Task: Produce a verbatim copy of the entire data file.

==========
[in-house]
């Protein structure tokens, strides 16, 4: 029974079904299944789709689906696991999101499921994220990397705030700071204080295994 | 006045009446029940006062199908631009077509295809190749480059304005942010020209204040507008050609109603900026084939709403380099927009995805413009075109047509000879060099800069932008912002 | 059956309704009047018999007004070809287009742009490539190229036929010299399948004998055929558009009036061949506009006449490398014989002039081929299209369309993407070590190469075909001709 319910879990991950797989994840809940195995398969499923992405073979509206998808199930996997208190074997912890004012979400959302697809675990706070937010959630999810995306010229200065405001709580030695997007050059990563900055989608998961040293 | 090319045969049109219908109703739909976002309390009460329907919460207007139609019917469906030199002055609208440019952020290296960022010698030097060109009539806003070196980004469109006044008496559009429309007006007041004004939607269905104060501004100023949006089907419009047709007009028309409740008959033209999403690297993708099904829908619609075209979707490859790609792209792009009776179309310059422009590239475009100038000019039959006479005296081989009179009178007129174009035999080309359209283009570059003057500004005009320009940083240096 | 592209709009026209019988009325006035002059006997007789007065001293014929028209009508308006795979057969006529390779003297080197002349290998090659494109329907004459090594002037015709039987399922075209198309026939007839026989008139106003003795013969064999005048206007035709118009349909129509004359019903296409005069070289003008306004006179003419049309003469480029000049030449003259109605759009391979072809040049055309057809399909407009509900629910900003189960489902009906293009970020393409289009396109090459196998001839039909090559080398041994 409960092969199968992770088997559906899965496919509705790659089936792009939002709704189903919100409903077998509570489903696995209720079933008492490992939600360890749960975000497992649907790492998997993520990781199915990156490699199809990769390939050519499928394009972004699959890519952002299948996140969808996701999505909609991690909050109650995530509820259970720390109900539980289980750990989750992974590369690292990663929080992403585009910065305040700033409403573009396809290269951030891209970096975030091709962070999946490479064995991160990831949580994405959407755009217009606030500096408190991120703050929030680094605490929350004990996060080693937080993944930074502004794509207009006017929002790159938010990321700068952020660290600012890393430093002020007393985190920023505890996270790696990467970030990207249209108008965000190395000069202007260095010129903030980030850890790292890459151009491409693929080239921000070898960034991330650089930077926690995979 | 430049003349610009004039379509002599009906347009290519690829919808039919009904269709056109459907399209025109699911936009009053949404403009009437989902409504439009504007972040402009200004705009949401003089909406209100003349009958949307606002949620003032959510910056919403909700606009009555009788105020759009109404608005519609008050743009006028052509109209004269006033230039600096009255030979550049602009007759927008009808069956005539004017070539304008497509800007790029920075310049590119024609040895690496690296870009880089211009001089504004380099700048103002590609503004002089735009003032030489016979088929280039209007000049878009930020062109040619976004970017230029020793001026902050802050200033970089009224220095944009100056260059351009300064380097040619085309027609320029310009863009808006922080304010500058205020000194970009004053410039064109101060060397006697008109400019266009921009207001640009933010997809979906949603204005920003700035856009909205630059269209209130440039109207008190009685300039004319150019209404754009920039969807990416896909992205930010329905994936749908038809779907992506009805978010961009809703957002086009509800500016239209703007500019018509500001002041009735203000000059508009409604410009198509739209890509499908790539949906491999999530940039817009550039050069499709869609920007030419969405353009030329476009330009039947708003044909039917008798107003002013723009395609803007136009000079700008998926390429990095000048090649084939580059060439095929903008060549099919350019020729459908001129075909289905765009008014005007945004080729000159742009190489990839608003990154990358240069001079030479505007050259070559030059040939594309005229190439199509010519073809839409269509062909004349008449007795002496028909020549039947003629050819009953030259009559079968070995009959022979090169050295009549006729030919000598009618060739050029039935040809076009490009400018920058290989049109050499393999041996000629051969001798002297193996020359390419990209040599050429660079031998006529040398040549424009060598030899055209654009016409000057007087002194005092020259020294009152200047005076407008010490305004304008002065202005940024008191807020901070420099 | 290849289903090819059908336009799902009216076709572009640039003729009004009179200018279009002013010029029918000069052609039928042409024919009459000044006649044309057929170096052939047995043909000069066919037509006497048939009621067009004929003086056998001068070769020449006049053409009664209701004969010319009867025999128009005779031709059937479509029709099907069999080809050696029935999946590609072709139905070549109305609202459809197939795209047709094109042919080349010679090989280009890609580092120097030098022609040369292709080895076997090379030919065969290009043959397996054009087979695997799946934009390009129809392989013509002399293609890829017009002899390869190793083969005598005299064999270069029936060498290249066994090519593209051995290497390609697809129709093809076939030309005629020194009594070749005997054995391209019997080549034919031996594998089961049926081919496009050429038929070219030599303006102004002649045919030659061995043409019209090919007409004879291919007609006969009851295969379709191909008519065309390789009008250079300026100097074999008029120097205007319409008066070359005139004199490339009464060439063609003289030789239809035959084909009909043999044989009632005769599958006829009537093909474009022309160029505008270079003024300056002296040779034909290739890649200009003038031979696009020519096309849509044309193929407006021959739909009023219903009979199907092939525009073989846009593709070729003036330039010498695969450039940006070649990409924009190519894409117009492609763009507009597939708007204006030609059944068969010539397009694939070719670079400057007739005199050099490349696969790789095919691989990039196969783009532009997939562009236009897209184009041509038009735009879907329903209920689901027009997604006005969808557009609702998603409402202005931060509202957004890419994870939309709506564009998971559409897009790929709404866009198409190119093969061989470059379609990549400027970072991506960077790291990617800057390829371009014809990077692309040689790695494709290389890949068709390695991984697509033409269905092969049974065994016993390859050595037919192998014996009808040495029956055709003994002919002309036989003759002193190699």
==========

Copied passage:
[in-house]
């Protein structure tokens, strides 16, 4: 029974079904299944789709689906696991999101499921994220990397705030700071204080295994 | 006045009446029940006062199908631009077509295809190749480059304005942010020209204040507008050609109603900026084939709403380099927009995805413009075109047509000879060099800069932008912002 | 059956309704009047018999007004070809287009742009490539190229036929010299399948004998055929558009009036061949506009006449490398014989002039081929299209369309993407070590190469075909001709 319910879990991950797989994840809940195995398969499923992405073979509206998808199930996997208190074997912890004012979400959302697809675990706070937010959630999810995306010229200065405001709580030695997007050059990563900055989608998961040293 | 090319045969049109219908109703739909976002309390009460329907919460207007139609019917469906030199002055609208440019952020290296960022010698030097060109009539806003070196980004469109006044008496559009429309007006007041004004939607269905104060501004100023949006089907419009047709007009028309409740008959033209999403690297993708099904829908619609075209979707490859790609792209792009009776179309310059422009590239475009100038000019039959006479005296081989009179009178007129174009035999080309359209283009570059003057500004005009320009940083240096 | 592209709009026209019988009325006035002059006997007789007065001293014929028209009508308006795979057969006529390779003297080197002349290998090659494109329907004459090594002037015709039987399922075209198309026939007839026989008139106003003795013969064999005048206007035709118009349909129509004359019903296409005069070289003008306004006179003419049309003469480029000049030449003259109605759009391979072809040049055309057809399909407009509900629910900003189960489902009906293009970020393409289009396109090459196998001839039909090559080398041994 409960092969199968992770088997559906899965496919509705790659089936792009939002709704189903919100409903077998509570489903696995209720079933008492490992939600360890749960975000497992649907790492998997993520990781199915990156490699199809990769390939050519499928394009972004699959890519952002299948996140969808996701999505909609991690909050109650995530509820259970720390109900539980289980750990989750992974590369690292990663929080992403585009910065305040700033409403573009396809290269951030891209970096975030091709962070999946490479064995991160990831949580994405959407755009217009606030500096408190991120703050929030680094605490929350004990996060080693937080993944930074502004794509207009006017929002790159938010990321700068952020660290600012890393430093002020007393985190920023505890996270790696990467970030990207249209108008965000190395000069202007260095010129903030980030850890790292890459151009491409693929080239921000070898960034991330650089930077926690995979 | 430049003349610009004039379509002599009906347009290519690829919808039919009904269709056109459907399209025109699911936009009053949404403009009437989902409504439009504007972040402009200004705009949401003089909406209100003349009958949307606002949620003032959510910056919403909700606009009555009788105020759009109404608005519609008050743009006028052509109209004269006033230039600096009255030979550049602009007759927008009808069956005539004017070539304008497509800007790029920075310049590119024609040895690496690296870009880089211009001089504004380099700048103002590609503004002089735009003032030489016979088929280039209007000049878009930020062109040619976004970017230029020793001026902050802050200033970089009224220095944009100056260059351009300064380097040619085309027609320029310009863009808006922080304010500058205020000194970009004053410039064109101060060397006697008109400019266009921009207001640009933010997809979906949603204005920003700035856009909205630059269209209130440039109207008190009685300039004319150019209404754009920039969807990416896909992205930010329905994936749908038809779907992506009805978010961009809703957002086009509800500016239209703007500019018509500001002041009735203000000059508009409604410009198509739209890509499908790539949906491999999530940039817009550039050069499709869609920007030419969405353009030329476009330009039947708003044909039917008798107003002013723009395609803007136009000079700008998926390429990095000048090649084939580059060439095929903008060549099919350019020729459908001129075909289905765009008014005007945004080729000159742009190489990839608003990154990358240069001079030479505007050259070559030059040939594309005229190439199509010519073809839409269509062909004349008449007795002496028909020549039947003629050819009953030259009559079968070995009959022979090169050295009549006729030919000598009618060739050029039935040809076009490009400018920058290989049109050499393999041996000629051969001798002297193996020359390419990209040599050429660079031998006529040398040549424009060598030899055209654009016409000057007087002194005092020259020294009152200047005076407008010490305004304008002065202005940024008191807020901070420099 | 290849289903090819059908336009799902009216076709572009640039003729009004009179200018279009002013010029029918000069052609039928042409024919009459000044006649044309057929170096052939047995043909000069066919037509006497048939009621067009004929003086056998001068070769020449006049053409009664209701004969010319009867025999128009005779031709059937479509029709099907069999080809050696029935999946590609072709139905070549109305609202459809197939795209047709094109042919080349010679090989280009890609580092120097030098022609040369292709080895076997090379030919065969290009043959397996054009087979695997799946934009390009129809392989013509002399293609890829017009002899390869190793083969005598005299064999270069029936060498290249066994090519593209051995290497390609697809129709093809076939030309005629020194009594070749005997054995391209019997080549034919031996594998089961049926081919496009050429038929070219030599303006102004002649045919030659061995043409019209090919007409004879291919007609006969009851295969379709191909008519065309390789009008250079300026100097074999008029120097205007319409008066070359005139004199490339009464060439063609003289030789239809035959084909009909043999044989009632005769599958006829009537093909474009022309160029505008270079003024300056002296040779034909290739890649200009003038031979696009020519096309849509044309193929407006021959739909009023219903009979199907092939525009073989846009593709070729003036330039010498695969450039940006070649990409924009190519894409117009492609763009507009597939708007204006030609059944068969010539397009694939070719670079400057007739005199050099490349696969790789095919691989990039196969783009532009997939562009236009897209184009041509038009735009879907329903209920689901027009997604006005969808557009609702998603409402202005931060509202957004890419994870939309709506564009998971559409897009790929709404866009198409190119093969061989470059379609990549400027970072991506960077790291990617800057390829371009014809990077692309040689790695494709290389890949068709390695991984697509033409269905092969049974065994016993390859050595037919192998014996009808040495029956055709003994002919002309036989003759002193190699």